In an unpublished opinion, the Fourth District Court of Appeal has ruled that in adopting a climate action plan, San Diego County violated the California Environmental Quality Act by not following the mitigation measures the county laid out in the general plan process.

The ruling is a significant victory for environmentalists and could portend future rulings from the Fourth District in the facing environmental plaintiffs, especially in the pending environmental challenge to the sustainable communities strategy adopted by the San Diego Association of Governments (SANDAG). The ruling might also influence the pending City of San Diego Climate Action Plan, in which many of the same issues are at play. (Disclosure: As most CP&DR readers know, the author was until recently the planning director for the City of San Diego and as such was in the middle of the debate on this very issue.)

San Diego County adopted its general plan in 2011. The general plan's environmental impact report contained a mitigation measure requiring the county to adopt a climate action plan that would reduce greenhouse gas emissions from county operations by 17% between 2006 and 2020 and community emissions by 9% between 2006 and 2020. The county also agreed to adopt significance thresholds to implement the CAP.

However, the appellate court found that the actual climate action plan, adopted by the county in 2012, did not fulfill this promise. "[W]hen it approved the CAP and Thresholds project, the County stated that the CAP does not ensure the required GHG emissions reductions," wrote Justice Gilbert Nares for a unanimous three-judge panel. "Rather, the County described the strategies as recommendations."

The court also concluded that, in the general plan EIR and mitigation monitoring and reporting program (MMRP) adopted with it, the county agreed to follow the "trajectory" called for in Executive Order S-3-05, issued by Gov. Arnold Schwarzenegger in 2005 but did not do so in the CAP. EO S-3-05 requires state agencies to pursue a goal of reducing GHG emissions by 80% by 2050. Its application to SANDAG's SCS via the environmental review process is also an issue in the SANDAG case.

The county's defense consisted largely of an argument that the statute of limitations had passed by the time the Sierra Club filed the lawsuit because the Sierra Club should have challenged the general plan EIR, not the CAP. The court rejected this argument and in so doing gave the county a stern lecture for attempting to consider the CAP, as well as adoption of significance thresholds associated with the CAP, as part of the same "project (for CEQA purposes) as the general plan itself.

On this point, the court relied heavily on the Second District's decision in Lincoln Place Tenants Assn. v. City of Los Angeles (2007) 155 Cal.App.4th 425, 443-444 (Lincoln Place II). In that case, the court rejected the City of L.A.'s argument that a tenants' association could not sue to enforce mitigation measures resulting from a tentative vesting map approval because the 180-day window for suing under the Permit Streamlining Act had closed.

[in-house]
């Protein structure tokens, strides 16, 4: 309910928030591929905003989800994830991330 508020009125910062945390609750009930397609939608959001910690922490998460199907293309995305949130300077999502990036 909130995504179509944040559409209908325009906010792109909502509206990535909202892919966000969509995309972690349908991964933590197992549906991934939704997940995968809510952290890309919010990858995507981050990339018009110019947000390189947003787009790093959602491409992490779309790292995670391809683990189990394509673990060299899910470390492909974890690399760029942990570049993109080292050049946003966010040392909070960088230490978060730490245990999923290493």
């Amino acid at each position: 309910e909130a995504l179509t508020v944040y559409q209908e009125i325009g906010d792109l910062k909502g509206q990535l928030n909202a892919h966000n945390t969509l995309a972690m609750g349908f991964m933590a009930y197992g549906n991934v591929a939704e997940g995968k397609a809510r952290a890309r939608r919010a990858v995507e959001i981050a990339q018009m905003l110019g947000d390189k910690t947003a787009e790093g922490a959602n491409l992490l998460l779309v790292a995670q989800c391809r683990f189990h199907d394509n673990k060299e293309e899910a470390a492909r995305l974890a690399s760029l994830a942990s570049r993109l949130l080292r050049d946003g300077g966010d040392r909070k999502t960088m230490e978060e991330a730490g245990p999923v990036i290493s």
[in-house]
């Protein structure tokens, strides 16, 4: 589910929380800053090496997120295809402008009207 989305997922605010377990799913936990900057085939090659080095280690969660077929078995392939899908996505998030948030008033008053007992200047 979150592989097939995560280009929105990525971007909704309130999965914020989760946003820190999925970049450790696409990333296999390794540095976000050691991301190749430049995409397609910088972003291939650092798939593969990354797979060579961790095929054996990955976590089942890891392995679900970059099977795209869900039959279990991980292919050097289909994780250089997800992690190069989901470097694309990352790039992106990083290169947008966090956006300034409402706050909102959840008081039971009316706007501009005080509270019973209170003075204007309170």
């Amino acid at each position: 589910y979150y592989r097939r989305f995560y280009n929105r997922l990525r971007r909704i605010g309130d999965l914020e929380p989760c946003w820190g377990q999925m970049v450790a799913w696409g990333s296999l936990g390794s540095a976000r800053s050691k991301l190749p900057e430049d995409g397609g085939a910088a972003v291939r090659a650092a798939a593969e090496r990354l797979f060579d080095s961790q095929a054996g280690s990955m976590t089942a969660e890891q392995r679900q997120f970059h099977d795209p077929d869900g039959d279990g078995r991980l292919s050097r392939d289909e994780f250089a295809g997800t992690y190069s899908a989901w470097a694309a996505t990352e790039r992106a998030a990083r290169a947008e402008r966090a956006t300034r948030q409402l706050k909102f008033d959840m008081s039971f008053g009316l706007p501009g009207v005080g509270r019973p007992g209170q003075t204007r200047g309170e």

Although the court concluded that both the CAP and the significance thresholds were separate projects – and relied on that conclusion to strike down the County's defense – it did not order the County to prepare a CEQA analysis for other one.

Nor did the court explain in detail its conclusion that the general plan and its EIR committed the county to meeting the "trajectory" of EO S-3-05. Although the EIR provides a description of EO S-3-05, it acknowledges that AB 32, the state statute calling for greenhouse gas emissions reductions, sets no targets past 2020. Furthermore, the MMRP makes no mention of EO S-3-05 or targets past 2020. AB 32 does contain general language saying that emissions reduction efforts should continue past 2020, and the court does cite general language in the EIR about the ongoing risk of climate change.

The court apparently based its conclusion on the idea that, in adopting the CAP and the significance thresholds as plan-level documents, the county sought to truncate or eliminate environmental review based on GHG emissions past 2020, even though the county staff acknowledged that GHG emissions might increase after 2020. In the ruling, the court noted that in appearances before the Board of Supervisors the county staff stated that because EO-S-3-05 was an executive order and not a statute, the county was not required to follow it.

The Fourth District's ruling in the county case could portend a similar ruling in the SANDAG case. The environmentalists were successful at the trial level in using this argument, though the case involves a different kind of plan produced by a different type of government agency operating under a different state law (SB 375 as opposed to the general plan law). Judge Taylor's ruling was issued almost two years ago. The case is still pending in the Court of Appeal, though oral arguments occurred in August and a ruling is expected soon.

Environmentalists have been aggressive in promoting the same set of arguments during the development of the City of San Diego's CAP. Recent press reports suggest that Mayor Kevin Faulconer and environmentalists are on the same page regarding the proposed CAP, although the post-2020 targets have become softer in recent drafts.

The case is Sierra Club v. County of San Diego, D064243, at